If you are wondering where to stay on the island, I would recommend my favorite places – Sliema and Vittoriossa. All attractions, restaurants, bars, malls, life, in general, is in Sliema. It could be a bit crowded, messy, and chaotic though, and if you are looking for a quiet place, Sliema might not be the right choice. I managed to find a very quiet and cozy apartment in the narrow streets of Sliema, that was a great catch.
The sophisticated part of the island is Valletta, the capital of Malta, or the nearby linked to its cities – Paola, Marsa, and Vittoriossa. Most of the sightseeings are located in Valletta. Sliema and Valletta could be easily walked through, so both of them are a great choice. Anyway, the best way to explore Malta is the hop on hop off bus, which first stop is in Sliema.
I won’t recommend driving in Malta, especially for a regular right-hand driving European. As a former British colony, Malta adopts the left-hand driving. Considering also the terrible traffic and the narrow streets, in my opinion, driving in Malta is better to be skipped. The hop on hop off bus costs 20 Euros per person per day. There are comfortably combined packages that include the most famous lines – South (red) and North (blue), plus a boat tour. The bus runs every 30 minutes and wherever you hop off, it’s easy to catch the next bus.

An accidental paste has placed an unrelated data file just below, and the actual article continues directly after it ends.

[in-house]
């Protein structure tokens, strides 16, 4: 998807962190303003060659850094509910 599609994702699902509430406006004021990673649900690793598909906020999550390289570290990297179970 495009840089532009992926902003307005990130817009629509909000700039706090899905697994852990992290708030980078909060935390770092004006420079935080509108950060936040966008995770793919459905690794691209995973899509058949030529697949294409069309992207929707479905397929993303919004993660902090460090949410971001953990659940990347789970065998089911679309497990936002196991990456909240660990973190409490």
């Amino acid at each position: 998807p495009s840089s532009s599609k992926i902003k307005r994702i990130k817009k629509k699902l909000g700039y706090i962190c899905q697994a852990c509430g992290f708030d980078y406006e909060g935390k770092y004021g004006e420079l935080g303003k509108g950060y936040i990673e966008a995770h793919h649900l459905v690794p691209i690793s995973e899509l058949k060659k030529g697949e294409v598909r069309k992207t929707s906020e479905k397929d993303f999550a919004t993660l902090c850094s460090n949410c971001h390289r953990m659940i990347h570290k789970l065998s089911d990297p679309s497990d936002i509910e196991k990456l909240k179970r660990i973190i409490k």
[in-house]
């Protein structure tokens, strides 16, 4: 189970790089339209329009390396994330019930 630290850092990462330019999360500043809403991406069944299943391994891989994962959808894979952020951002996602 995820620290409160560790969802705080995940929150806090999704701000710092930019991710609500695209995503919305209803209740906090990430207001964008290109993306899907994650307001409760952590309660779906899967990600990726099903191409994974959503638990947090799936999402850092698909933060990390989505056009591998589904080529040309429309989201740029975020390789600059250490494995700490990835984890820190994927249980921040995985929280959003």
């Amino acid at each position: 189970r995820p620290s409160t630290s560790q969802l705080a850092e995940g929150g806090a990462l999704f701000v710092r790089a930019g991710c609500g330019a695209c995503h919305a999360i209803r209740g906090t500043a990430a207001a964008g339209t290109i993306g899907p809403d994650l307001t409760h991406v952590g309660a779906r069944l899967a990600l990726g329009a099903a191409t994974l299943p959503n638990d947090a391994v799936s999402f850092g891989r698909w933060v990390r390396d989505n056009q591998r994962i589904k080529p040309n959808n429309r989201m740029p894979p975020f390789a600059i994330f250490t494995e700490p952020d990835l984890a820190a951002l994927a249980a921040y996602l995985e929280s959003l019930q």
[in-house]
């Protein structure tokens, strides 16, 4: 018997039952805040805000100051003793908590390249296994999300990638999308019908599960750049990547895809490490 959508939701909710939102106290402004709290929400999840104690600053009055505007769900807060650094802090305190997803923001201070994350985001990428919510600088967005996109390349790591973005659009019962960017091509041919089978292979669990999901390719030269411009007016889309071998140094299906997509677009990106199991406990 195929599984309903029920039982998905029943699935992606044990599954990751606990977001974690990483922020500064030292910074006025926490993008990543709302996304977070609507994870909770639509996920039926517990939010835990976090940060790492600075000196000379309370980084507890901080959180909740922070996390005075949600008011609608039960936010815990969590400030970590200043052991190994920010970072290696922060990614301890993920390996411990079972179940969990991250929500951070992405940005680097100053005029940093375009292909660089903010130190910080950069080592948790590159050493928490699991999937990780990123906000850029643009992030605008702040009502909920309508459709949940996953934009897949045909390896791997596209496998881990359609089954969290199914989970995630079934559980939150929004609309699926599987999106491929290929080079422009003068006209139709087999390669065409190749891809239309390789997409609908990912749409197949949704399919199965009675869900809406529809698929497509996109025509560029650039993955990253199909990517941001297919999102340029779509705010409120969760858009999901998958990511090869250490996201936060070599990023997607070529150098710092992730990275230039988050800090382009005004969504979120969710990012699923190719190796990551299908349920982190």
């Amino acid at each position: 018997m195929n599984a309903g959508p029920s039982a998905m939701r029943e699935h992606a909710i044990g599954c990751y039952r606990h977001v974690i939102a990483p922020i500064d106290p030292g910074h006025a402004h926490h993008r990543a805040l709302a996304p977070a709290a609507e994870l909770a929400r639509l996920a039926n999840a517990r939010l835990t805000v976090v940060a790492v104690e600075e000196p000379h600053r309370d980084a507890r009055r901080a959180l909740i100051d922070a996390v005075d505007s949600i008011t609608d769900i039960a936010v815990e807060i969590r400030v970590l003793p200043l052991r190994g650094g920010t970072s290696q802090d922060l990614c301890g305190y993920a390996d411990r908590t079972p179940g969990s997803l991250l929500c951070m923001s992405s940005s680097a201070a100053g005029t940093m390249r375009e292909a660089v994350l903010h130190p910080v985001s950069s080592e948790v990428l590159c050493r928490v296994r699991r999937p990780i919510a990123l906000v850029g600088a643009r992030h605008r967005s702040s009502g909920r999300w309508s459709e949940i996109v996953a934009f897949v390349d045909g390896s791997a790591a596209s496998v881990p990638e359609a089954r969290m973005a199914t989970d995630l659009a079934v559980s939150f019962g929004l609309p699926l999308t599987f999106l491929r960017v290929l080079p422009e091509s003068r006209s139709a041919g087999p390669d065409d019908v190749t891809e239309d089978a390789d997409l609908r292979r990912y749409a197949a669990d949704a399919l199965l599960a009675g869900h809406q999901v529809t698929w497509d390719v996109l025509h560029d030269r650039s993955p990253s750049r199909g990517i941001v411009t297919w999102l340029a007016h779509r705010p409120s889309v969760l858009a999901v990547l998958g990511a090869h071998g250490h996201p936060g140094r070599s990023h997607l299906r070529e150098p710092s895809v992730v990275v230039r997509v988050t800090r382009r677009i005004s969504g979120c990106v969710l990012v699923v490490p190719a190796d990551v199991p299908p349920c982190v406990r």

You probably do not know about Malta + some useful tips:
- The biggest Mediterranean shark has been caught nearby the island of Malta. 9-meter-long and its pictures are almost in each café or joint you visit on the island.
- No venom snakes on the island. There is a legend when St Pavel arrived in Malta a few years after Jesus crucifixion, a white snake had bitten him. St Pavel turned that snake into sand and since then, the snakes on the island vanished.
- Malta is the winner in most of the fireworks competitions in the world as the most creative fireworks producer and presenter. The most difficult firework to be created is the blue one.